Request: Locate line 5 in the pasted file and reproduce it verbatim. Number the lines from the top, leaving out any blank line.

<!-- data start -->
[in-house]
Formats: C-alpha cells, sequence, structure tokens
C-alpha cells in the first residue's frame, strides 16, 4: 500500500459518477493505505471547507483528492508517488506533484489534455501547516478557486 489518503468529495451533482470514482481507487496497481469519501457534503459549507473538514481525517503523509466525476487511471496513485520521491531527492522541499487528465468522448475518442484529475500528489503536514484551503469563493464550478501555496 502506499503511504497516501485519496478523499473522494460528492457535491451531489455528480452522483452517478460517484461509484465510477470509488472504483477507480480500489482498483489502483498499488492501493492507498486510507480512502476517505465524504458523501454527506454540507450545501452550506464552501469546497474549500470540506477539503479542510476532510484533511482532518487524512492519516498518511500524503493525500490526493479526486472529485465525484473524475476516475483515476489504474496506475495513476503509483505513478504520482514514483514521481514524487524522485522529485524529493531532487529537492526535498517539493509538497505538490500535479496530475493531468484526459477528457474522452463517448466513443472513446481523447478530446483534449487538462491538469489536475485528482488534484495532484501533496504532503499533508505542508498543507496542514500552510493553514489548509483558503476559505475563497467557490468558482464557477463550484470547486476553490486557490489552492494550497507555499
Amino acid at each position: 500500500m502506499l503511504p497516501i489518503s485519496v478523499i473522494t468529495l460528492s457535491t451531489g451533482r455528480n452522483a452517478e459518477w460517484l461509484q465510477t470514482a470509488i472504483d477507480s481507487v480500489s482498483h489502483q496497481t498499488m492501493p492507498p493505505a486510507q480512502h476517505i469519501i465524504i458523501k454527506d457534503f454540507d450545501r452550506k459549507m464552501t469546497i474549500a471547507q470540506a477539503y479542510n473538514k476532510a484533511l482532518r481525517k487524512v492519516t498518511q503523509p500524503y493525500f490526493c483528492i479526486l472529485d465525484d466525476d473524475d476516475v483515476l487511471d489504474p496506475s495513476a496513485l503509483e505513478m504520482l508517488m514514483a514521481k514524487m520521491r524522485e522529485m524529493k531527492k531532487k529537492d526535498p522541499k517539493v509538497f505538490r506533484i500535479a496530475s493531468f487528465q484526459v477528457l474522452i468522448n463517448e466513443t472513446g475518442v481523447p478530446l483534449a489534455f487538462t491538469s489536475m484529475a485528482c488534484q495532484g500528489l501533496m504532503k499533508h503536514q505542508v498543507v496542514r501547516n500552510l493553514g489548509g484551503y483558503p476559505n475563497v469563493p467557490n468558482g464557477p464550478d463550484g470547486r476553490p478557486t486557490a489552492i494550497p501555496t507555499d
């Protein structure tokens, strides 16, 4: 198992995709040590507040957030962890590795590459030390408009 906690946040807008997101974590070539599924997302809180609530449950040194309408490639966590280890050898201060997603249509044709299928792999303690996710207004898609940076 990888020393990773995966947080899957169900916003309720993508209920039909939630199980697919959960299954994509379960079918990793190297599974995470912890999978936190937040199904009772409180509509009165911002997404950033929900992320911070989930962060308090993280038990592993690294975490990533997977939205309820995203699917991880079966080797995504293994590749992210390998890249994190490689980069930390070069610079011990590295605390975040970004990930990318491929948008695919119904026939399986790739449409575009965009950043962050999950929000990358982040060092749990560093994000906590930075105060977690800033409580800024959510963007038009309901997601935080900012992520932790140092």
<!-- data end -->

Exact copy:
């Protein structure tokens, strides 16, 4: 198992995709040590507040957030962890590795590459030390408009 906690946040807008997101974590070539599924997302809180609530449950040194309408490639966590280890050898201060997603249509044709299928792999303690996710207004898609940076 990888020393990773995966947080899957169900916003309720993508209920039909939630199980697919959960299954994509379960079918990793190297599974995470912890999978936190937040199904009772409180509509009165911002997404950033929900992320911070989930962060308090993280038990592993690294975490990533997977939205309820995203699917991880079966080797995504293994590749992210390998890249994190490689980069930390070069610079011990590295605390975040970004990930990318491929948008695919119904026939399986790739449409575009965009950043962050999950929000990358982040060092749990560093994000906590930075105060977690800033409580800024959510963007038009309901997601935080900012992520932790140092």